Advanced Treatment for Irregular Heart Beats
Atrial fibrillation, or " A-Fib," is an irregular, frequently rapid heart beat originating in the atria (top chambers of the heart). Instead of the normal situation in which a single impulse travels in an orderly fashion through the heart, in atrial fibrillation, many impulses begin simultaneously and spread through the atria, causing a rapid and disorganized heartbeat.
Left to right, electrophysiologists Bharath Reddy, M.D., and Brian Wong, M.D., and attending cardiothoracic surgeon Iosef Gulkarov, M.D., collaborate to perform hybrid ablation procedures.
NYM offers cardiac ablation to find and treat defective tissue of the heart that causes abnormal heart beats. This is achieved with minimal pain or intrusion to the body, using electromagnetic energy and ablation to stimulate the heart in our advanced electrophysiology laboratory.
Atrial Fibrillation Surgery
In cases in which cardiac ablation is not a possibility or is not effective, surgical treatment for atrial fibrillation may be considered. Surgical treatment for atrial fibrillation also may be considered when surgery is needed to treat a coexisting heart condition, such as valve or coronary artery disease. New York Methodist surgeons use the Maze procedure to treat atrial fibrillation by interrupting the electrical impulses that cause the abnormal rhythm.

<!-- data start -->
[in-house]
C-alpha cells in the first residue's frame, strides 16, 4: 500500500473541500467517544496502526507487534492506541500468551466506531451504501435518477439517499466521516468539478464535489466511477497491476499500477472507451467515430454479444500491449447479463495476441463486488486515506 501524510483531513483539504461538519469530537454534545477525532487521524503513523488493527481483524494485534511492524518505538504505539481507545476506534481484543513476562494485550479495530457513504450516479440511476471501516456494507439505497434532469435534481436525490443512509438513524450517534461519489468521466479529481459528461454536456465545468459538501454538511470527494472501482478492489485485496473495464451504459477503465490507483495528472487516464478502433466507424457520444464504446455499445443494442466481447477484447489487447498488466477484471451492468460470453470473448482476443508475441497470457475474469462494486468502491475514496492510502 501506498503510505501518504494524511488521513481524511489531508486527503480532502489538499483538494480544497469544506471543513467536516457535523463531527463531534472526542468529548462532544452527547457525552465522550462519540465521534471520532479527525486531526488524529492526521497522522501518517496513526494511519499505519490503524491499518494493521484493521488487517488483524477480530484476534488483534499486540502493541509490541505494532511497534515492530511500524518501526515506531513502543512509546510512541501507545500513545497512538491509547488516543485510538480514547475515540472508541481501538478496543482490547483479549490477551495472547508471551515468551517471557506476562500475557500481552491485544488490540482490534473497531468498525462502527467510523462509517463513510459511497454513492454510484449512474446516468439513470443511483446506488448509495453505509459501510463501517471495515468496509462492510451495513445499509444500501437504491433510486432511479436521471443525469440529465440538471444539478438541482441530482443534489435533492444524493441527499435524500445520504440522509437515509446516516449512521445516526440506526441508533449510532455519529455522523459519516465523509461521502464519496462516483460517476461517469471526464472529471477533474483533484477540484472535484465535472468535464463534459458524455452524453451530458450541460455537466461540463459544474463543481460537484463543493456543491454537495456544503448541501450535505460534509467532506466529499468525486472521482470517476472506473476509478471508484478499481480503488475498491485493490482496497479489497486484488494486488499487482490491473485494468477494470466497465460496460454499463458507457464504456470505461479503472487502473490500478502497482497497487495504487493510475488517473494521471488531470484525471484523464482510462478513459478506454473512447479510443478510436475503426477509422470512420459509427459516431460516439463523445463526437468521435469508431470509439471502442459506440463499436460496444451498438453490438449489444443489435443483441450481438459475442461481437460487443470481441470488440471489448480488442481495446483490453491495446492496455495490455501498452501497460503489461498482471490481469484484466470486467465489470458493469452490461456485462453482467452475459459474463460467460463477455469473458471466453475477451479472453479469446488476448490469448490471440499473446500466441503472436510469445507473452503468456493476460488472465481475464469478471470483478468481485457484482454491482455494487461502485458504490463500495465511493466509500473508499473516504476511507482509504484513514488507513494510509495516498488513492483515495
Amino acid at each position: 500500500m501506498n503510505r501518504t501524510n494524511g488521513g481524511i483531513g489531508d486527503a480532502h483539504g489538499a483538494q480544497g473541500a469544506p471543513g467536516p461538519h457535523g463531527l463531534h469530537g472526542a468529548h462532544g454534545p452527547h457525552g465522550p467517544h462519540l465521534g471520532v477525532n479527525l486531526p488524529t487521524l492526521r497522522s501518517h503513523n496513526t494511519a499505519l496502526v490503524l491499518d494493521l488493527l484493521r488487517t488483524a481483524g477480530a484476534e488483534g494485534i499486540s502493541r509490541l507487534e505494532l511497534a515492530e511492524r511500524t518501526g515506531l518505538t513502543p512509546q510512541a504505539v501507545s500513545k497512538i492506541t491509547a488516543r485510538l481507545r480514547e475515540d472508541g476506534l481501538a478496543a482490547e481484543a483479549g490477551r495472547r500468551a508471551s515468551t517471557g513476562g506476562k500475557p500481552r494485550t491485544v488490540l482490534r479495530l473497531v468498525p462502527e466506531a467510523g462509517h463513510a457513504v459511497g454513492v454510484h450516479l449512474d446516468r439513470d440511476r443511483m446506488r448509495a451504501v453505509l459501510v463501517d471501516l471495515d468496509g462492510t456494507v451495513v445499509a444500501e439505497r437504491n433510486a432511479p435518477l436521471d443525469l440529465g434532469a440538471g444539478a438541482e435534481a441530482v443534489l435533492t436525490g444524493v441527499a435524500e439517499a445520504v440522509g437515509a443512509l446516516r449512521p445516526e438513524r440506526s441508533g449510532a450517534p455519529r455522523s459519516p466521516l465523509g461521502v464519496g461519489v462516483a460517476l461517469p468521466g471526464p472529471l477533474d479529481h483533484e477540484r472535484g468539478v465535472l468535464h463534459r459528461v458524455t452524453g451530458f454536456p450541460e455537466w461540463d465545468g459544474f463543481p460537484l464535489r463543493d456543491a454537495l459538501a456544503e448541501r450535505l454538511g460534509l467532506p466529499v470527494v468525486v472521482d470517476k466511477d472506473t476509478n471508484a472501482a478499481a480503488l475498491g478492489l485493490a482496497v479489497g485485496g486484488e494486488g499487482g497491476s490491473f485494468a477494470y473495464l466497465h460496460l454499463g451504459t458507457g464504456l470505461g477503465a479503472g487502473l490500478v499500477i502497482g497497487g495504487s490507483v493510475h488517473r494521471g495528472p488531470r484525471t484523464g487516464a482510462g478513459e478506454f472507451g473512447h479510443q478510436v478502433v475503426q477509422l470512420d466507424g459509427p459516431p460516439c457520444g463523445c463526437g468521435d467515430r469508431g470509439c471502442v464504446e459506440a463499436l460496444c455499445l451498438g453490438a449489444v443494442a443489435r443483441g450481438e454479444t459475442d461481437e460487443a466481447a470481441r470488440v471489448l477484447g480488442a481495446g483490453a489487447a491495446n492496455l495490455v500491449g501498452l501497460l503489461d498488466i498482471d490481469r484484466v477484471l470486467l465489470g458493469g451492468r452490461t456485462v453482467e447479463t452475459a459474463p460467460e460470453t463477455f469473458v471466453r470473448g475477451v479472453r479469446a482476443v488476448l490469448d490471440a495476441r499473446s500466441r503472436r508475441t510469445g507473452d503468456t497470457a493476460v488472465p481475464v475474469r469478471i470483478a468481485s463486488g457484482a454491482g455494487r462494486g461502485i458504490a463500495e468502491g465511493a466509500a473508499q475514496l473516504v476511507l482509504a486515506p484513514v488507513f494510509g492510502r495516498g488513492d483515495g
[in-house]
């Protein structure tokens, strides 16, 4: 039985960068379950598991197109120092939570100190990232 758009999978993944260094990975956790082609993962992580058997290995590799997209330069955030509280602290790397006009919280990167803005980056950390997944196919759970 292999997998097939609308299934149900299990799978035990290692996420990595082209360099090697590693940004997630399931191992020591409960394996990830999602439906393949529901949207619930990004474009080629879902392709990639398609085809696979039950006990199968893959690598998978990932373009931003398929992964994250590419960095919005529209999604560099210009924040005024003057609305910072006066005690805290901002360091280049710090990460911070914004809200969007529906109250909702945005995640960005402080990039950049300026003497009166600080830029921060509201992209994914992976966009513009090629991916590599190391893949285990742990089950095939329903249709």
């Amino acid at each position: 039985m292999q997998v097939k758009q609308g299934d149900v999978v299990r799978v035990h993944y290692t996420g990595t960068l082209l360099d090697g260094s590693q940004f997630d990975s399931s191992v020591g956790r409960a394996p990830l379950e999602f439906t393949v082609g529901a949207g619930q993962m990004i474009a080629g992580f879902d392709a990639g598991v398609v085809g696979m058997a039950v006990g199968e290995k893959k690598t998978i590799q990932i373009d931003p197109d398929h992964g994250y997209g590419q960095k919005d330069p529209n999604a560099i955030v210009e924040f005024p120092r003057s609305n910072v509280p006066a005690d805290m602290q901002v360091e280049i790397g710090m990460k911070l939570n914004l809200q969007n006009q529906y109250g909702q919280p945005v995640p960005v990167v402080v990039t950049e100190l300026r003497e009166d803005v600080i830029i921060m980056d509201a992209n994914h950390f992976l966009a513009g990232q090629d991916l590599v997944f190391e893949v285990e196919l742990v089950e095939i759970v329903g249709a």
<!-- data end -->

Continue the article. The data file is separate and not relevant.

Advanced Hybrid Ablation
New York Methodist Hospital cardiac surgeons and cardiologists offer a new hybrid ablation (scar-tissue forming) technique that can help patients with the most persistent atrial fibrillation to recover a regular rhythm of the heart. Whereas normal heart tissue is able to conduct electrical impulses - even if that tissue is the source of the heart's electrical malfunction - scar tissue cannot. This is why precise ablation of certain epicardial (exterior) and endocardial (interior) heart tissue can create a new, working electrical pathway.
Depending on the individual, a wide range of effective treatment options are available for A-fib, including medication, electrophysiology, and surgery. However, for those whose A-fib has persisted despite these approaches, hybrid ablation techniques combine the most beneficial aspects of both cardiac surgery and electrophysiology into a single, minimally invasive procedure. The collaboration of the two disciplines allows specialists to address electrical malfunctions on both the outside and inside of the heart. The minimally invasive approach allows patients to undergo a complex heart procedure and usually leave the Hospital within 72 hours.